According to different medical research sources, even up to 40% of health cases among medical professionals are spine and muscle complaints, being a result of manual patient handling. Healthcare professionals incur occupational diseases including musculoskeletal (MSK) injuries much more often than any other profession. Within this group, nurses are the most exposed.

Work-related injuries among OR employees

Studies show that 56% of nurses have experienced MSK pain that was caused by or worsened at work and 80% of them continued to work despite suffering from MSK pain[1].

High prevalence of musculoskeletal disorders, especially chronic low back pain, increases the costs of treatment, loss of working days and the turn-over rate among nurses[2].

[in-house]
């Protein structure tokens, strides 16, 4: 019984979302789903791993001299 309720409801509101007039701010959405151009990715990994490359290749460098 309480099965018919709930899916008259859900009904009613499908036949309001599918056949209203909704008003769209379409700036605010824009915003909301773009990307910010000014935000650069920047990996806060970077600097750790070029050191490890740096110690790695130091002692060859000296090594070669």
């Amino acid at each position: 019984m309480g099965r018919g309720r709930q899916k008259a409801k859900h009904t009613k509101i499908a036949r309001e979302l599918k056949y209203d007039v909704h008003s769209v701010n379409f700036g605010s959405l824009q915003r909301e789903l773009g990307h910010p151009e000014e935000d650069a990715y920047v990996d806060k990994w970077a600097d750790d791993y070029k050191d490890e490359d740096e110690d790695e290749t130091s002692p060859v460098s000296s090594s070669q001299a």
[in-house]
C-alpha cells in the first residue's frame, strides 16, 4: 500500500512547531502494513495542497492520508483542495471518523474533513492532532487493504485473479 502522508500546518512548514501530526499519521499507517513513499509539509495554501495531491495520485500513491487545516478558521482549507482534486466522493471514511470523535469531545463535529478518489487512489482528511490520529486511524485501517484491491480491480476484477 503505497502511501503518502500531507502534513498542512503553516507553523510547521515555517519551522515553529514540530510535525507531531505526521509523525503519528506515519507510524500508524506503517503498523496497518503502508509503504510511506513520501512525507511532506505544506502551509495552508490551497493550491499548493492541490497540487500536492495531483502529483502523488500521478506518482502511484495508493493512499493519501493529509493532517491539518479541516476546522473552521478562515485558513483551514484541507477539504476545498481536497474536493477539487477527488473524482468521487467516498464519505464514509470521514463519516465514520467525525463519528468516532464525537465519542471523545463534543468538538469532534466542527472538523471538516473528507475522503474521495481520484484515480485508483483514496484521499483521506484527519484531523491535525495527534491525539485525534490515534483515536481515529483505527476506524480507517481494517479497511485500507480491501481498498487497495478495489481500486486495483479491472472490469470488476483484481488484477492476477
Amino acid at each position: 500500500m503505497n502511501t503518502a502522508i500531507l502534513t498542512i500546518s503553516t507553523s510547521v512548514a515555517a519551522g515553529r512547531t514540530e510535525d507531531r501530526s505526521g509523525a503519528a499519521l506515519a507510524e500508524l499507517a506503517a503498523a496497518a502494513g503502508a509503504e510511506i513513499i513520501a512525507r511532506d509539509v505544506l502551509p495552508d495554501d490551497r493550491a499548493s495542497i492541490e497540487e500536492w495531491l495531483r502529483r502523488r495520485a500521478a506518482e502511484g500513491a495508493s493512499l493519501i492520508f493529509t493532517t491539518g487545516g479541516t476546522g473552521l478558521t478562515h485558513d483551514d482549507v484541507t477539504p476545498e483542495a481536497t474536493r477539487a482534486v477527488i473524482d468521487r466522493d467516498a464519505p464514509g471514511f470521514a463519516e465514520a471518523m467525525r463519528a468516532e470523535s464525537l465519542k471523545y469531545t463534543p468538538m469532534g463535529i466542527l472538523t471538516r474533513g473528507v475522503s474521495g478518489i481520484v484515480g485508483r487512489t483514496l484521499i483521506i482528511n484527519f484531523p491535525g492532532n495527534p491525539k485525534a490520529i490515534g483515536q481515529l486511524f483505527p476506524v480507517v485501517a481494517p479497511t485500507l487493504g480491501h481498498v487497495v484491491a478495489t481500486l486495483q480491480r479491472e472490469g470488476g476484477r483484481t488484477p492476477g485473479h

Nurses may lose an average of 35,800 workdays each year as a result of musculoskeletal injury[3]. This means, that probably a vital number of nurses who manually transfer patients in the OR will be forced to leave the profession due to spondylosis and chronic pain in the spine. Hospital Managers in order not to lose their personnel and to recruit new employees, have to accept one fact: the safe manual lifting of the patient simply does not exist. Manual patient handling is dangerous for both OR personnel and the patient.